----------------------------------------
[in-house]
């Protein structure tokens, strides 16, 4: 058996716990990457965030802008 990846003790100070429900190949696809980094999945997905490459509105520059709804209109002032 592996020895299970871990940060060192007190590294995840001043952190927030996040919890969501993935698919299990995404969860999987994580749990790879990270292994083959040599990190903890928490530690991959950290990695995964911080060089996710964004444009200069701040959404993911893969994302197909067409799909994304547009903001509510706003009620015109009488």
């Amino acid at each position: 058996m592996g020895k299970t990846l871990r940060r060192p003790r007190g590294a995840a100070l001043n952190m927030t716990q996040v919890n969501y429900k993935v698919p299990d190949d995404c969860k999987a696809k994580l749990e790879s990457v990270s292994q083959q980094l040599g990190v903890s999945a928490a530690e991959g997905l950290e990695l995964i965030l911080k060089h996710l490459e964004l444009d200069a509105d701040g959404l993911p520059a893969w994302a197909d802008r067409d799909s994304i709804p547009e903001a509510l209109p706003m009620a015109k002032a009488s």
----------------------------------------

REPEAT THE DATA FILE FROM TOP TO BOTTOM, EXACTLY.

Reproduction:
[in-house]
């Protein structure tokens, strides 16, 4: 058996716990990457965030802008 990846003790100070429900190949696809980094999945997905490459509105520059709804209109002032 592996020895299970871990940060060192007190590294995840001043952190927030996040919890969501993935698919299990995404969860999987994580749990790879990270292994083959040599990190903890928490530690991959950290990695995964911080060089996710964004444009200069701040959404993911893969994302197909067409799909994304547009903001509510706003009620015109009488």
């Amino acid at each position: 058996m592996g020895k299970t990846l871990r940060r060192p003790r007190g590294a995840a100070l001043n952190m927030t716990q996040v919890n969501y429900k993935v698919p299990d190949d995404c969860k999987a696809k994580l749990e790879s990457v990270s292994q083959q980094l040599g990190v903890s999945a928490a530690e991959g997905l950290e990695l995964i965030l911080k060089h996710l490459e964004l444009d200069a509105d701040g959404l993911p520059a893969w994302a197909d802008r067409d799909s994304i709804p547009e903001a509510l209109p706003m009620a015109k002032a009488s």